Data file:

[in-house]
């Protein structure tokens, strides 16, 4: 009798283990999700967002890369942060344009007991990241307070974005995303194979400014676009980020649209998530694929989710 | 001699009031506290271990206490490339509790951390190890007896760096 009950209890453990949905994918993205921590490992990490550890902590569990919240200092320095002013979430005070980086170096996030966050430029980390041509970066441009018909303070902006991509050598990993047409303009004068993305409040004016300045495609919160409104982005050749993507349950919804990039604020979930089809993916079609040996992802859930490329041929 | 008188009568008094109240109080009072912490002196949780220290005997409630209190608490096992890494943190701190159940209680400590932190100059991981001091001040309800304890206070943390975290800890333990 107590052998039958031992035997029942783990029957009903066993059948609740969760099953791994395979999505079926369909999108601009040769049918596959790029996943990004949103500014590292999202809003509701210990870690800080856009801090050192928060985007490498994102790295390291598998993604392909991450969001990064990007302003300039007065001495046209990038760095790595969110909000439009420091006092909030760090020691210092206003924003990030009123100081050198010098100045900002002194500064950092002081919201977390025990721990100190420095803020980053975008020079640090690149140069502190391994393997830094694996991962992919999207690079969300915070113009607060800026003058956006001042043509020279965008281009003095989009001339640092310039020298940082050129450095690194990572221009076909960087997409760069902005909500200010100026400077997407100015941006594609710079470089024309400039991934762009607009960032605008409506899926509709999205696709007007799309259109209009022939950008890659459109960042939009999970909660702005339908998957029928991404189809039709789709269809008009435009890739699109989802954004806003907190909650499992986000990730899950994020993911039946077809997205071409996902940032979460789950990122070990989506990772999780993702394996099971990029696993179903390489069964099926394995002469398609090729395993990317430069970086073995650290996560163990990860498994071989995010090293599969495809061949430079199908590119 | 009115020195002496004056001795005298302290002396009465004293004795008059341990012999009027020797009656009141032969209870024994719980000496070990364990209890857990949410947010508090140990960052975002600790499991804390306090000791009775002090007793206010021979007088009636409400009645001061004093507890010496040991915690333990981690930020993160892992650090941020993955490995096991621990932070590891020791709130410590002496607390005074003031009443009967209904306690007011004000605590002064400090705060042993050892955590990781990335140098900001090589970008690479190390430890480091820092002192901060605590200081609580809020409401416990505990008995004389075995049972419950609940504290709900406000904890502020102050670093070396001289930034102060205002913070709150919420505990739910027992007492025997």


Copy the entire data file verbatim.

[in-house]
């Protein structure tokens, strides 16, 4: 009798283990999700967002890369942060344009007991990241307070974005995303194979400014676009980020649209998530694929989710 | 001699009031506290271990206490490339509790951390190890007896760096 009950209890453990949905994918993205921590490992990490550890902590569990919240200092320095002013979430005070980086170096996030966050430029980390041509970066441009018909303070902006991509050598990993047409303009004068993305409040004016300045495609919160409104982005050749993507349950919804990039604020979930089809993916079609040996992802859930490329041929 | 008188009568008094109240109080009072912490002196949780220290005997409630209190608490096992890494943190701190159940209680400590932190100059991981001091001040309800304890206070943390975290800890333990 107590052998039958031992035997029942783990029957009903066993059948609740969760099953791994395979999505079926369909999108601009040769049918596959790029996943990004949103500014590292999202809003509701210990870690800080856009801090050192928060985007490498994102790295390291598998993604392909991450969001990064990007302003300039007065001495046209990038760095790595969110909000439009420091006092909030760090020691210092206003924003990030009123100081050198010098100045900002002194500064950092002081919201977390025990721990100190420095803020980053975008020079640090690149140069502190391994393997830094694996991962992919999207690079969300915070113009607060800026003058956006001042043509020279965008281009003095989009001339640092310039020298940082050129450095690194990572221009076909960087997409760069902005909500200010100026400077997407100015941006594609710079470089024309400039991934762009607009960032605008409506899926509709999205696709007007799309259109209009022939950008890659459109960042939009999970909660702005339908998957029928991404189809039709789709269809008009435009890739699109989802954004806003907190909650499992986000990730899950994020993911039946077809997205071409996902940032979460789950990122070990989506990772999780993702394996099971990029696993179903390489069964099926394995002469398609090729395993990317430069970086073995650290996560163990990860498994071989995010090293599969495809061949430079199908590119 | 009115020195002496004056001795005298302290002396009465004293004795008059341990012999009027020797009656009141032969209870024994719980000496070990364990209890857990949410947010508090140990960052975002600790499991804390306090000791009775002090007793206010021979007088009636409400009645001061004093507890010496040991915690333990981690930020993160892992650090941020993955490995096991621990932070590891020791709130410590002496607390005074003031009443009967209904306690007011004000605590002064400090705060042993050892955590990781990335140098900001090589970008690479190390430890480091820092002192901060605590200081609580809020409401416990505990008995004389075995049972419950609940504290709900406000904890502020102050670093070396001289930034102060205002913070709150919420505990739910027992007492025997």